Heroin, cocaine, methamphetamine, MDMA (ecstasy) – in the right amounts, all of them are lethal.

No surprise there.

Many of the addicts I’ve spoken to started their road to full blown addiction by smoking the occasional joint, thinking casual marijuana use would not hurt them.  How wrong they were.

Of course, the majority of the chemically dependant I’ve talked to call the Downtown Eastside home, where they live below the poverty line and do what they must to survive.  For many of them, ‘survival’ depends largely on when the next hit of their chosen poison will be.

Their lives aren’t pretty or glamorous, or anything I would ever want any of my loved ones to experience first hand.


Her name was Roxanne.

Petite and with black eyes and raven coloured hair, her spirit was such that she would talk to anyone and her sweet disposition made her easy to deal with when she found herself in trouble.  Roxanne did not steal or commit robberies or take part in acts of violence; instead, she supported herself and fed her habit by doing the only thing she knew.

She once made the statement of not knowing what her life would have been if she had grown up somewhere else.  I don’t know where she spent her childhood but I suspect the ‘where’ doesn’t matter as much as the ‘how’.

Her addiction to cocaine was severe and her body suffered horribly.  She was friendly and gentle natured and it pains me to imagine the type of woman she might have been had drugs not found her.


She was barely clothed, thrashing about in an alcove in the 400 Powell St.  Frantic, literally climbing the walls and screaming to ‘get them off her’, she rolled her head back and wailed.

Blood was smeared across concrete and glass.  When she turned her oil-drop eyes on me and begged Please, I was not sure what to do.

Her assailants were not visible and I spoke to her in a soft, low voice in an effort to get her to calm down.  Eventually, she stopped clawing her way up the cinderblock and turned to me, her arms extended so the raw, bleeding wounds covering her forearms and face were visible.  She took a few stilted steps in my direction before she collapsed, and when I rolled her on to her side, her body was limp with fatigue.

The paramedics were there in moments, giving Roxanne oxygen, IV fluids and warmth in the form of an ambulance gurney and a blanket.  She was semi-conscious, giving in to the comfort of the concerned people around her.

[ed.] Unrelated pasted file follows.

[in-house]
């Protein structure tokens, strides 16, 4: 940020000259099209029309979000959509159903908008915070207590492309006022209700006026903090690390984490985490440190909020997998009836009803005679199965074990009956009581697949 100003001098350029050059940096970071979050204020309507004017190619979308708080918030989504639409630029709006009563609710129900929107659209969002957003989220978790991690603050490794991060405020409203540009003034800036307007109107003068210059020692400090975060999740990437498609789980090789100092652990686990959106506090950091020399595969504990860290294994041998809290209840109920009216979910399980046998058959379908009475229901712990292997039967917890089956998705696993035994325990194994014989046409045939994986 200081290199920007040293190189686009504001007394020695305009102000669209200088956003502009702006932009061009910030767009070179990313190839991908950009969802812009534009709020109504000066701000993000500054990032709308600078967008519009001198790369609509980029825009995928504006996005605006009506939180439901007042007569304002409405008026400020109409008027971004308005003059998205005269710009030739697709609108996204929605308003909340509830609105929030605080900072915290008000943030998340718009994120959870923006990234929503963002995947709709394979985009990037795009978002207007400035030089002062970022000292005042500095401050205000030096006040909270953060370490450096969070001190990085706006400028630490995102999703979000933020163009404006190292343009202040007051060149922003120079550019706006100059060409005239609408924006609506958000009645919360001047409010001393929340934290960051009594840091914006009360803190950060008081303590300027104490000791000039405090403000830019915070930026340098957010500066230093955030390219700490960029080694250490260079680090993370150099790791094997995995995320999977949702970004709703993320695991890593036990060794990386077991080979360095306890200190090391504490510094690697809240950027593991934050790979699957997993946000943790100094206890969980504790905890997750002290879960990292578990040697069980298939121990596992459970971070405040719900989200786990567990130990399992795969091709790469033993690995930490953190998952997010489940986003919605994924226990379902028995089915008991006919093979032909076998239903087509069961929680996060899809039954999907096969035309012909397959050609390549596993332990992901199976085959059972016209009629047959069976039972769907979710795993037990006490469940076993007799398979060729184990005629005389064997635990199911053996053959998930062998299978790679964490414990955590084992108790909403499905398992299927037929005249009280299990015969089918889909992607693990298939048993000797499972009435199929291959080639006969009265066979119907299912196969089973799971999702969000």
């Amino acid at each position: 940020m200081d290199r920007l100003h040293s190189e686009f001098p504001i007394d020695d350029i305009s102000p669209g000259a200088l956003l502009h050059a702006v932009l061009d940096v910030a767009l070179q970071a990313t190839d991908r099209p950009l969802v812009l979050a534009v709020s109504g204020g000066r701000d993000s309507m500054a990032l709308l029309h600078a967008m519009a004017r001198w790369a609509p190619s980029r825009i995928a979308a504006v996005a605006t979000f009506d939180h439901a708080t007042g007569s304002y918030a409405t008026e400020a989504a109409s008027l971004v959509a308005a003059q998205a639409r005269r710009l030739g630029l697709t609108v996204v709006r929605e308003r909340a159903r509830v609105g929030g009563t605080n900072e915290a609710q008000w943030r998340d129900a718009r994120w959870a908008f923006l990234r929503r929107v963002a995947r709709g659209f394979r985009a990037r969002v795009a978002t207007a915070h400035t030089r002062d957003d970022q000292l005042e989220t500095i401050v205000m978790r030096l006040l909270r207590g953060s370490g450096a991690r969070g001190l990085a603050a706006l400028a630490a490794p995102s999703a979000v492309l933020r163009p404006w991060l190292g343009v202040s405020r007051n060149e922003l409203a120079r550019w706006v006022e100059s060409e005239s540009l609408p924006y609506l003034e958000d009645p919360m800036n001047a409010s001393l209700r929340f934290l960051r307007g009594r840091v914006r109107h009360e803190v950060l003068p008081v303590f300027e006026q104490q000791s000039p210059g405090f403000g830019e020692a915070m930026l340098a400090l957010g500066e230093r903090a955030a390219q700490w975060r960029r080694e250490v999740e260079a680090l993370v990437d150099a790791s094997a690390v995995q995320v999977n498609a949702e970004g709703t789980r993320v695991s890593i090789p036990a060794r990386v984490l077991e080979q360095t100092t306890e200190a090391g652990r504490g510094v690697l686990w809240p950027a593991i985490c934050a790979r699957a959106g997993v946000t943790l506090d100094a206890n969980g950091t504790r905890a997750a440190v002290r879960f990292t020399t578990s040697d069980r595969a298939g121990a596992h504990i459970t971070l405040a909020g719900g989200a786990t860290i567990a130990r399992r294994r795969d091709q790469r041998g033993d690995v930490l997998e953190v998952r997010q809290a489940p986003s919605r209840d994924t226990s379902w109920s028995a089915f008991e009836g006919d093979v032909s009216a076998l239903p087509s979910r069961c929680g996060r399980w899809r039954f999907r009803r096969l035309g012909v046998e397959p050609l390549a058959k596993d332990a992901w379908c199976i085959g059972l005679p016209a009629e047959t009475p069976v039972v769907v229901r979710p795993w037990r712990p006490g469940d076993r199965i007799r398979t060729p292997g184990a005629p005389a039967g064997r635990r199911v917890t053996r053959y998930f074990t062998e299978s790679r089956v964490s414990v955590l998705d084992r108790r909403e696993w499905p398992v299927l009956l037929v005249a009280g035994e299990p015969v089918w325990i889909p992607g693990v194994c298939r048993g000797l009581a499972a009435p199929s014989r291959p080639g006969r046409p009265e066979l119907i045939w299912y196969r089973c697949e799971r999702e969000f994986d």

Or so I thought.


Roxanne’s mouth drew down in a frown and her eyes widened.  She brought both of her hands up to her face, a guttural moan issuing from deep within her chest when she hooked her thumb into a claw and tore at her other hand, ripping flesh and making the hairs on the back of my neck stiffen.  Her thumb was inside and under the skin of her other hand, blood starting to pour, when she looked up at the paramedics and asked them to make the spiders leave her alone.

“Get them off me!”

When one of the paramedics swatted her hand with his gloved one, Roxanne turned her attention to her forearm.  She gripped the edge of a fresh, jagged wound and pulled, the sound of tearing skin like the tearing of thick fabric.  I think I yelled for someone to stop her, and the gloved paramedic grabbed Roxanne’s hands, pinning them to her chest so she could no longer harm herself.

As it was, Roxanne was handcuffed and her hands wrapped in thick layers of gauze to stymie her fingers from their frantic picking.  She was sedated and it was only then I observed the wounds all over her body.  Her scalp, her side, her thigh, her genitals.

The poor woman had about picked herself to death trying to free herself from the spiders and bugs she thought were crawling underneath her skin.

Roxanne was rushed to the hospital.  I rode with her in the ambulance and stayed with her until she was admitted to medical care.


I may have seen her once or twice after that, but I can’t be sure.

Every time, I do a double-take and the would-be Roxanne is gone.  I don’t remember what her last name was, and in truth, I’m not sure I want to.

Like so many others, it is most likely she has been lost to drug addiction, her laugh ringing like the bells of other women I have known, all falling to the needle, the predator and the serial killer.

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